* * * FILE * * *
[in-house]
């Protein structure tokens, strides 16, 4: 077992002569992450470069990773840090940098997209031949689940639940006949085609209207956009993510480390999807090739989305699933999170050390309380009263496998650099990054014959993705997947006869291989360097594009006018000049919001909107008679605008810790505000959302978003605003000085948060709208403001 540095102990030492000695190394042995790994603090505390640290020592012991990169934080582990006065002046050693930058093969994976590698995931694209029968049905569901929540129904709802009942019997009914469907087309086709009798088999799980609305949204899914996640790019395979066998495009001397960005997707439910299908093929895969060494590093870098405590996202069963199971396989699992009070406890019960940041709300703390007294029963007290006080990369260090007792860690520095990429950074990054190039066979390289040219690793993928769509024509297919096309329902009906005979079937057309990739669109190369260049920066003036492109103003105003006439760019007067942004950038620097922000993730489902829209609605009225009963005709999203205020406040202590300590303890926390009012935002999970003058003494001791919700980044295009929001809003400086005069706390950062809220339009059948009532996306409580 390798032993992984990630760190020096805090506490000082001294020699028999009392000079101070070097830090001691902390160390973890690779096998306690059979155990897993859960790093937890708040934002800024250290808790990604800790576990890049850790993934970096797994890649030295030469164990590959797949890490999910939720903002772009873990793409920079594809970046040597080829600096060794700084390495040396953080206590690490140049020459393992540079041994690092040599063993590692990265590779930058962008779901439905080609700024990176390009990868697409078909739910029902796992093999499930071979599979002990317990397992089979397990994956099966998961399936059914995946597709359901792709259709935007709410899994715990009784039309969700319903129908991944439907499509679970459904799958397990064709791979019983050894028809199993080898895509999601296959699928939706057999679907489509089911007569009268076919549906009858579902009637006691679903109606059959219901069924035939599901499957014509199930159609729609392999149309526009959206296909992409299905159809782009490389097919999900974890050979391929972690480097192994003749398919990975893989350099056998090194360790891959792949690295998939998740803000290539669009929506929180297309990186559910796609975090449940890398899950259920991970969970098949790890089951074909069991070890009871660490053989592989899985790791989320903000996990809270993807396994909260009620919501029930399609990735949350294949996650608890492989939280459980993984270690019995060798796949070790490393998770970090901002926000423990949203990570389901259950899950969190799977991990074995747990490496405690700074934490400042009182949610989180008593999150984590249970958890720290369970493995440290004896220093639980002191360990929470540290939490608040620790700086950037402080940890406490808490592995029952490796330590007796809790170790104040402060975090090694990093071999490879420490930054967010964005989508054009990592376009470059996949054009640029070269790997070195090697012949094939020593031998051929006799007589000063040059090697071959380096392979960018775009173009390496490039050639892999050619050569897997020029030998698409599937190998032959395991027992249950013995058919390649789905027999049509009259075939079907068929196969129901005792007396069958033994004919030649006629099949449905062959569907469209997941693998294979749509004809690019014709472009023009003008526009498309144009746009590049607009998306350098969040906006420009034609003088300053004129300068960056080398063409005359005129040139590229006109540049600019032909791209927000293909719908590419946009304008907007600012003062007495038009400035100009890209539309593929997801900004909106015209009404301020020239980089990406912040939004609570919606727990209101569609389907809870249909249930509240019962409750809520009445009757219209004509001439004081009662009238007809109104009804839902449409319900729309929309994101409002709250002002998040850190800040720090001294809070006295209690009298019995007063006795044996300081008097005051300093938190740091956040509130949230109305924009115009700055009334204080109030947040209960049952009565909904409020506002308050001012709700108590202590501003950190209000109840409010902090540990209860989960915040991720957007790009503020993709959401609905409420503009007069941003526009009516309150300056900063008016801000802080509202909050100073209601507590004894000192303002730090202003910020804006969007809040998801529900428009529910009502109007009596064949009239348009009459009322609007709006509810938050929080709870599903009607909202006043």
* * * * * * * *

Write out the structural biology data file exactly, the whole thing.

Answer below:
[in-house]
């Protein structure tokens, strides 16, 4: 077992002569992450470069990773840090940098997209031949689940639940006949085609209207956009993510480390999807090739989305699933999170050390309380009263496998650099990054014959993705997947006869291989360097594009006018000049919001909107008679605008810790505000959302978003605003000085948060709208403001 540095102990030492000695190394042995790994603090505390640290020592012991990169934080582990006065002046050693930058093969994976590698995931694209029968049905569901929540129904709802009942019997009914469907087309086709009798088999799980609305949204899914996640790019395979066998495009001397960005997707439910299908093929895969060494590093870098405590996202069963199971396989699992009070406890019960940041709300703390007294029963007290006080990369260090007792860690520095990429950074990054190039066979390289040219690793993928769509024509297919096309329902009906005979079937057309990739669109190369260049920066003036492109103003105003006439760019007067942004950038620097922000993730489902829209609605009225009963005709999203205020406040202590300590303890926390009012935002999970003058003494001791919700980044295009929001809003400086005069706390950062809220339009059948009532996306409580 390798032993992984990630760190020096805090506490000082001294020699028999009392000079101070070097830090001691902390160390973890690779096998306690059979155990897993859960790093937890708040934002800024250290808790990604800790576990890049850790993934970096797994890649030295030469164990590959797949890490999910939720903002772009873990793409920079594809970046040597080829600096060794700084390495040396953080206590690490140049020459393992540079041994690092040599063993590692990265590779930058962008779901439905080609700024990176390009990868697409078909739910029902796992093999499930071979599979002990317990397992089979397990994956099966998961399936059914995946597709359901792709259709935007709410899994715990009784039309969700319903129908991944439907499509679970459904799958397990064709791979019983050894028809199993080898895509999601296959699928939706057999679907489509089911007569009268076919549906009858579902009637006691679903109606059959219901069924035939599901499957014509199930159609729609392999149309526009959206296909992409299905159809782009490389097919999900974890050979391929972690480097192994003749398919990975893989350099056998090194360790891959792949690295998939998740803000290539669009929506929180297309990186559910796609975090449940890398899950259920991970969970098949790890089951074909069991070890009871660490053989592989899985790791989320903000996990809270993807396994909260009620919501029930399609990735949350294949996650608890492989939280459980993984270690019995060798796949070790490393998770970090901002926000423990949203990570389901259950899950969190799977991990074995747990490496405690700074934490400042009182949610989180008593999150984590249970958890720290369970493995440290004896220093639980002191360990929470540290939490608040620790700086950037402080940890406490808490592995029952490796330590007796809790170790104040402060975090090694990093071999490879420490930054967010964005989508054009990592376009470059996949054009640029070269790997070195090697012949094939020593031998051929006799007589000063040059090697071959380096392979960018775009173009390496490039050639892999050619050569897997020029030998698409599937190998032959395991027992249950013995058919390649789905027999049509009259075939079907068929196969129901005792007396069958033994004919030649006629099949449905062959569907469209997941693998294979749509004809690019014709472009023009003008526009498309144009746009590049607009998306350098969040906006420009034609003088300053004129300068960056080398063409005359005129040139590229006109540049600019032909791209927000293909719908590419946009304008907007600012003062007495038009400035100009890209539309593929997801900004909106015209009404301020020239980089990406912040939004609570919606727990209101569609389907809870249909249930509240019962409750809520009445009757219209004509001439004081009662009238007809109104009804839902449409319900729309929309994101409002709250002002998040850190800040720090001294809070006295209690009298019995007063006795044996300081008097005051300093938190740091956040509130949230109305924009115009700055009334204080109030947040209960049952009565909904409020506002308050001012709700108590202590501003950190209000109840409010902090540990209860989960915040991720957007790009503020993709959401609905409420503009007069941003526009009516309150300056900063008016801000802080509202909050100073209601507590004894000192303002730090202003910020804006969007809040998801529900428009529910009502109007009596064949009239348009009459009322609007709006509810938050929080709870599903009607909202006043």